England’s answer to Versailles
Birthplace and family home of wartime Prime Minister Winston Churchill, Blenheim Palace is perhaps best known as a prime example of the 18th century English passion and fashion for the garden makeover, and its most significant practitioner, Lancelot ‘Capability’ Brown. Capable by name and nature, Brown earned his nickname by assessing the ‘capability’ of his client’s grand country houses, whose gardens were to be re-fashioned.
He had a lasting influence on the design of private and public gardens, creating the English landscape garden style. This combines naturalised planting with careful planning, and grand scale with romantic design. The clever use of water to create artificial lakes, as in Blenheim’s serpentine lake, was one of his signature features.
Building the palace
Architect John Vanbrugh’s monumental building, Blenheim, was designed and built as a gift for John Churchill, the 1st Duke of Marlborough. It was bestowed by a nation grateful for his military leadership in the victory over France in 1704. The building of the palace in 1705, did not run smoothly and by the time of its completion Vanbrugh, the Duke and Duchess all suffered tarnished reputations after much political infighting.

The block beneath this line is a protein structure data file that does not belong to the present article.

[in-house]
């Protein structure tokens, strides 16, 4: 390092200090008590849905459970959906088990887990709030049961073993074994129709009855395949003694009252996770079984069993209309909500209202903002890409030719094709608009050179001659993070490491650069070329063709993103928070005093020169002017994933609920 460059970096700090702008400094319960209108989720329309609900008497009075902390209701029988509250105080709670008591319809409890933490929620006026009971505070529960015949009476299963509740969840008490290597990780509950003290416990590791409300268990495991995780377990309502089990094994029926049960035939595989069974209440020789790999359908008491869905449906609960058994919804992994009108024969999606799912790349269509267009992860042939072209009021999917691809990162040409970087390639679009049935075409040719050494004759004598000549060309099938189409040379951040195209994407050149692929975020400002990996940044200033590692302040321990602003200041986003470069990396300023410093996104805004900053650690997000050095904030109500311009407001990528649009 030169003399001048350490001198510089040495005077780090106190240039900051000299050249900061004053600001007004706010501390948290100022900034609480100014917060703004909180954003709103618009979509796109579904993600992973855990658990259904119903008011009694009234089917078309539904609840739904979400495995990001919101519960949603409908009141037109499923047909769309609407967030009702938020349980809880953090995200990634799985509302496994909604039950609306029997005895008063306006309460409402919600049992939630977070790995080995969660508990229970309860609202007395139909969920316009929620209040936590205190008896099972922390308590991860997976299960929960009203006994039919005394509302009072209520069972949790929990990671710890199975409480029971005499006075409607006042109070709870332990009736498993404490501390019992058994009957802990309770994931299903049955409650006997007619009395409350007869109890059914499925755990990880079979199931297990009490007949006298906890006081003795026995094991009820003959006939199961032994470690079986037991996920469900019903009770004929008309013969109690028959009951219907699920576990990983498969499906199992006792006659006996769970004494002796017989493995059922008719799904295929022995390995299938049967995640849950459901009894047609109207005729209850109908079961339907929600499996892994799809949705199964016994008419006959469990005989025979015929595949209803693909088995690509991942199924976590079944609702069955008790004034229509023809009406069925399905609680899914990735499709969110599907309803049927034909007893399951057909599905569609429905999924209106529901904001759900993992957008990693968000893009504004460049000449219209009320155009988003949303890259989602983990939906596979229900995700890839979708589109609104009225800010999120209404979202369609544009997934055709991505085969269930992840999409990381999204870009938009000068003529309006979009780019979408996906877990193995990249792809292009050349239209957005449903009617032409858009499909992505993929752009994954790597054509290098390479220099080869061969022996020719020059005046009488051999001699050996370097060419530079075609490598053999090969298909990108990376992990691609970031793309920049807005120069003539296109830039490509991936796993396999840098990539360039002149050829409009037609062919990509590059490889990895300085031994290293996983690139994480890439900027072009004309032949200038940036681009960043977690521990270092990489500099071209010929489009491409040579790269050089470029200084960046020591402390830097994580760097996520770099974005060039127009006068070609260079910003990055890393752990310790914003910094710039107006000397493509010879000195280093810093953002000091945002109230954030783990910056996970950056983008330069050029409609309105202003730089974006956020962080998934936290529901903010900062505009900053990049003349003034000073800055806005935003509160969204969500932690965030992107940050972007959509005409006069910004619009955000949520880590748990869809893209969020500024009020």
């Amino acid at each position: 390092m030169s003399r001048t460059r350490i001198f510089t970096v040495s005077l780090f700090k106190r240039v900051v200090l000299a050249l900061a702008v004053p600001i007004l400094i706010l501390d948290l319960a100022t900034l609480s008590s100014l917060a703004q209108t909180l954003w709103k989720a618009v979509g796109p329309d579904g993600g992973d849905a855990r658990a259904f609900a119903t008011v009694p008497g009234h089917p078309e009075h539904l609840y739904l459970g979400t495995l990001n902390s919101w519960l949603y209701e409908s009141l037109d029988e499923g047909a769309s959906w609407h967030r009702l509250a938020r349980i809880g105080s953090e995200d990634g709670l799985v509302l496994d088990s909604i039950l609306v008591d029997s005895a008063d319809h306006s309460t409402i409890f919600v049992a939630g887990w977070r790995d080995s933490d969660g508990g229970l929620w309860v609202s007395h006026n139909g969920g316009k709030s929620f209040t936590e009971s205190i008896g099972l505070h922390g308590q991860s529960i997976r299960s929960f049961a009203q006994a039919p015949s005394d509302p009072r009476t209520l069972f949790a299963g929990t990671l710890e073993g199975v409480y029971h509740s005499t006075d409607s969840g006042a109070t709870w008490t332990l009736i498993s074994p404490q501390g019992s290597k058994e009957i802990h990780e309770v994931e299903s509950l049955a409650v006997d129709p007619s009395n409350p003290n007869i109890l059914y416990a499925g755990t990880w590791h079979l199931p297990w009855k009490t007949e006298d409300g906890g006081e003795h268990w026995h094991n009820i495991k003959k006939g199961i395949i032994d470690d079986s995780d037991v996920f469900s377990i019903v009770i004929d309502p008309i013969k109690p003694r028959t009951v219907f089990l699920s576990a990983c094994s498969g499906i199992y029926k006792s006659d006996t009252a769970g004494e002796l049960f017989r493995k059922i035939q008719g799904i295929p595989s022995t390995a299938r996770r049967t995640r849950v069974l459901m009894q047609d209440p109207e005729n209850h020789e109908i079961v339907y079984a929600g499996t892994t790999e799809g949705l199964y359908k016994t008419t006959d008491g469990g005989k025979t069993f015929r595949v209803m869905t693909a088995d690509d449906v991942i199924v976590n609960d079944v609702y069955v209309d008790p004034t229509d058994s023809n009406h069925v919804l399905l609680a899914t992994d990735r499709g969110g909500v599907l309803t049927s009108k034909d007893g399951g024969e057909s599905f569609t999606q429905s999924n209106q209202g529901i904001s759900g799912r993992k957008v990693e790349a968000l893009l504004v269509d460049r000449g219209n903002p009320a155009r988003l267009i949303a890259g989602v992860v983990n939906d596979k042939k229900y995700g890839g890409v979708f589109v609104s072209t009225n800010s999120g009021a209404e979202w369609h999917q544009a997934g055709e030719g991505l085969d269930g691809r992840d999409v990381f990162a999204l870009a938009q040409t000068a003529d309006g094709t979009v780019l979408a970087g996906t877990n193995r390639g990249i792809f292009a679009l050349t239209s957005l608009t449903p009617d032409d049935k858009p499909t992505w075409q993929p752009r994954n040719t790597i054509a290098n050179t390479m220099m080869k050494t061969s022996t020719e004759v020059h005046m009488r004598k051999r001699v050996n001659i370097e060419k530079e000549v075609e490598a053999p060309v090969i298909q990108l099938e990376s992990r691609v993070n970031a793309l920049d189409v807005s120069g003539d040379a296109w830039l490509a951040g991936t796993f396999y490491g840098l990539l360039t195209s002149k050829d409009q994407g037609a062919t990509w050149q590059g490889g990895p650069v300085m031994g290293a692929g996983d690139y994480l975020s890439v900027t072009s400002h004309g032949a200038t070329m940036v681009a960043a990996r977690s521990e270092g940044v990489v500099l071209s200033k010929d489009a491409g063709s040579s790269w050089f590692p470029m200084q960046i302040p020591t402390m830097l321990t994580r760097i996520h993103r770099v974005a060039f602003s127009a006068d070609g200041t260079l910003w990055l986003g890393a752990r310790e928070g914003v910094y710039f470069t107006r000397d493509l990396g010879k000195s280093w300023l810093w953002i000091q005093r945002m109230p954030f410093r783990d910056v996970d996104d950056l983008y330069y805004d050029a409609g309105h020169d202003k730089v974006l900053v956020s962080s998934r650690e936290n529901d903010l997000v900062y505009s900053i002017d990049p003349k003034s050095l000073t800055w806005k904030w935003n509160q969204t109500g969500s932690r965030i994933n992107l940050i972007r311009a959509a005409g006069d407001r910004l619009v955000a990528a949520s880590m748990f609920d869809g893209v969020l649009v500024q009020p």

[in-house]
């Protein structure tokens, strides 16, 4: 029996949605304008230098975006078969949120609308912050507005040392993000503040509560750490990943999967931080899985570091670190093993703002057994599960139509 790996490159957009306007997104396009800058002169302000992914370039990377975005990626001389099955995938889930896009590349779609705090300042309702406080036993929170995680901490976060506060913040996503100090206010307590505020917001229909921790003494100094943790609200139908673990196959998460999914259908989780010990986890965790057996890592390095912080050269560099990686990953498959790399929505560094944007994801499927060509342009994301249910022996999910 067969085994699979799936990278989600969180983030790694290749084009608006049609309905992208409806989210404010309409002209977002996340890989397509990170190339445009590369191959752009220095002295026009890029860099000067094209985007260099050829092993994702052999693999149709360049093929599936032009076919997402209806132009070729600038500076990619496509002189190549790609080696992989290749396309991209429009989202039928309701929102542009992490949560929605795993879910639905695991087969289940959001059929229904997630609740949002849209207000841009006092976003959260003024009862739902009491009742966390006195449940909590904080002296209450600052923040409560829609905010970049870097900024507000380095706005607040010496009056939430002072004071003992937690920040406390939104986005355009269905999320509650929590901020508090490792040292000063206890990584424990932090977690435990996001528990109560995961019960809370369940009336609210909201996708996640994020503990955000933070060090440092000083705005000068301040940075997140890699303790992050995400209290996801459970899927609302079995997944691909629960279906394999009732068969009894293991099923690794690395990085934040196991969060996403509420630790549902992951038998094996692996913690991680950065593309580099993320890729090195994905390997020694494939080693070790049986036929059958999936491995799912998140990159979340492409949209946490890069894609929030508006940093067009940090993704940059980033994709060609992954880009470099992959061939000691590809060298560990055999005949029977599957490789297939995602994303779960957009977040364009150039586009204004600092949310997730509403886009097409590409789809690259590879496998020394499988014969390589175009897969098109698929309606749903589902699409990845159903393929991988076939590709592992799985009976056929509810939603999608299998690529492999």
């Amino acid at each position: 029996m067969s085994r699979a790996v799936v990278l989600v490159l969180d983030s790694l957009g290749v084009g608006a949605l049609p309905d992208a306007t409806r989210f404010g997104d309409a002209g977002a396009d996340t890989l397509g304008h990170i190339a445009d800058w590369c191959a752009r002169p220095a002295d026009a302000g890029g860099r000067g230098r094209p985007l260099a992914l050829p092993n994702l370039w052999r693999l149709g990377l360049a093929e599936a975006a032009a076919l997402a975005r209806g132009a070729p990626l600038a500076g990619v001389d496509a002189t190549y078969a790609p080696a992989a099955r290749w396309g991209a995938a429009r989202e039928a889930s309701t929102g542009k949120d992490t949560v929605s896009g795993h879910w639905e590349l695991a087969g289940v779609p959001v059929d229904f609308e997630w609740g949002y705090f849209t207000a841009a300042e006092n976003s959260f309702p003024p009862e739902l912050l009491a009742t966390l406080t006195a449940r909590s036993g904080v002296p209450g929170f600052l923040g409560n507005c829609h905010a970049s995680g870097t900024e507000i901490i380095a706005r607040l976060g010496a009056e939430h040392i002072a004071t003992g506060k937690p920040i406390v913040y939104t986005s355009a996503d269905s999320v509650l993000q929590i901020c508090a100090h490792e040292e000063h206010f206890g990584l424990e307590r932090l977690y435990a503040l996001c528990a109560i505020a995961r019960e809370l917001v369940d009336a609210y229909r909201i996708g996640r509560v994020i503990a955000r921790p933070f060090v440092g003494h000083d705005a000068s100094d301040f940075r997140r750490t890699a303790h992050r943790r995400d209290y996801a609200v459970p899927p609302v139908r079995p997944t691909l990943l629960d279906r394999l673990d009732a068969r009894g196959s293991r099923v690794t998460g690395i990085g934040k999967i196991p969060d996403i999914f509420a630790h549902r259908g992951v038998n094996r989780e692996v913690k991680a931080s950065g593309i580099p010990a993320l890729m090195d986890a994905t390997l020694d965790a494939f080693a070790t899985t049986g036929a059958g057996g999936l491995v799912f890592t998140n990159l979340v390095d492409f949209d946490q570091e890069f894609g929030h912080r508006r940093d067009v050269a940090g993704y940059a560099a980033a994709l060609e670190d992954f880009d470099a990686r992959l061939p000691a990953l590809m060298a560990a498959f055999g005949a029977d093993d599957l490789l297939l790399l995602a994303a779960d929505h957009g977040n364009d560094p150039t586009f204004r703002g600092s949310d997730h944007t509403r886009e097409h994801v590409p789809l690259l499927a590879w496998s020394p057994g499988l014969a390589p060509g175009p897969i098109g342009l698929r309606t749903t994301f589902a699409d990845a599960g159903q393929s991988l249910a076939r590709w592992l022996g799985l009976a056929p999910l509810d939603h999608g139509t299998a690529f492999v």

Blenheim is a rare example of the English Baroque style which lasted only 40 years from 1690-1730. Characterised by bold lines, exaggeration and overwhelming size, it is a grand and ornate style which was seen as too flamboyant by many critics of the time.
Intended to be a statement property, the extravagant house was deliberately built to stand out in the landscape and to be seen from afar. Still lived in by the Dukes of Marlborough, the importance of Blenheim Palace was recognized in 1987 as a World Heritage Site.